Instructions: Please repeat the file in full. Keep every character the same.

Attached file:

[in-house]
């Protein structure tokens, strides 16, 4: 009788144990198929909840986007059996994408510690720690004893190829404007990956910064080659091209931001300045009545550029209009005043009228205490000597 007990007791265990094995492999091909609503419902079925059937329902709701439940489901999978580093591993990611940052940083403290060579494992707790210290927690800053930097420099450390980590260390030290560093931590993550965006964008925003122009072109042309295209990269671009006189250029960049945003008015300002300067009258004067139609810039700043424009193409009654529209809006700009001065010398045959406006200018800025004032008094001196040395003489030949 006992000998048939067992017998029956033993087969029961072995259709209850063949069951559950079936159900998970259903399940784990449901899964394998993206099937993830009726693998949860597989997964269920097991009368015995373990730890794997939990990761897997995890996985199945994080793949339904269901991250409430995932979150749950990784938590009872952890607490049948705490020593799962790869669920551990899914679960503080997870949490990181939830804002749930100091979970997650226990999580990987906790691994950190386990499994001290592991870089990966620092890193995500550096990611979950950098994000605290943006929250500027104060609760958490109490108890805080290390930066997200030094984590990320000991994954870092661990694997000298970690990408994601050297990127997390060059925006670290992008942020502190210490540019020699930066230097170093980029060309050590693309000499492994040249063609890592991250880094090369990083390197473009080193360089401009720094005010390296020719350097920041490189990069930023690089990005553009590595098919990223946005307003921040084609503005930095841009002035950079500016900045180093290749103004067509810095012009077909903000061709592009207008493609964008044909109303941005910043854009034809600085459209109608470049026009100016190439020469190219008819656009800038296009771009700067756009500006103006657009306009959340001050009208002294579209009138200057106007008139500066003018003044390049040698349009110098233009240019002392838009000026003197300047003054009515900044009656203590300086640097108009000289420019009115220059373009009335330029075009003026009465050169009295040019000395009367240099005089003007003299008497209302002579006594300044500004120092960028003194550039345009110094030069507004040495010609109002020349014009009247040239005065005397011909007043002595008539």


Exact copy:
[in-house]
């Protein structure tokens, strides 16, 4: 009788144990198929909840986007059996994408510690720690004893190829404007990956910064080659091209931001300045009545550029209009005043009228205490000597 007990007791265990094995492999091909609503419902079925059937329902709701439940489901999978580093591993990611940052940083403290060579494992707790210290927690800053930097420099450390980590260390030290560093931590993550965006964008925003122009072109042309295209990269671009006189250029960049945003008015300002300067009258004067139609810039700043424009193409009654529209809006700009001065010398045959406006200018800025004032008094001196040395003489030949 006992000998048939067992017998029956033993087969029961072995259709209850063949069951559950079936159900998970259903399940784990449901899964394998993206099937993830009726693998949860597989997964269920097991009368015995373990730890794997939990990761897997995890996985199945994080793949339904269901991250409430995932979150749950990784938590009872952890607490049948705490020593799962790869669920551990899914679960503080997870949490990181939830804002749930100091979970997650226990999580990987906790691994950190386990499994001290592991870089990966620092890193995500550096990611979950950098994000605290943006929250500027104060609760958490109490108890805080290390930066997200030094984590990320000991994954870092661990694997000298970690990408994601050297990127997390060059925006670290992008942020502190210490540019020699930066230097170093980029060309050590693309000499492994040249063609890592991250880094090369990083390197473009080193360089401009720094005010390296020719350097920041490189990069930023690089990005553009590595098919990223946005307003921040084609503005930095841009002035950079500016900045180093290749103004067509810095012009077909903000061709592009207008493609964008044909109303941005910043854009034809600085459209109608470049026009100016190439020469190219008819656009800038296009771009700067756009500006103006657009306009959340001050009208002294579209009138200057106007008139500066003018003044390049040698349009110098233009240019002392838009000026003197300047003054009515900044009656203590300086640097108009000289420019009115220059373009009335330029075009003026009465050169009295040019000395009367240099005089003007003299008497209302002579006594300044500004120092960028003194550039345009110094030069507004040495010609109002020349014009009247040239005065005397011909007043002595008539």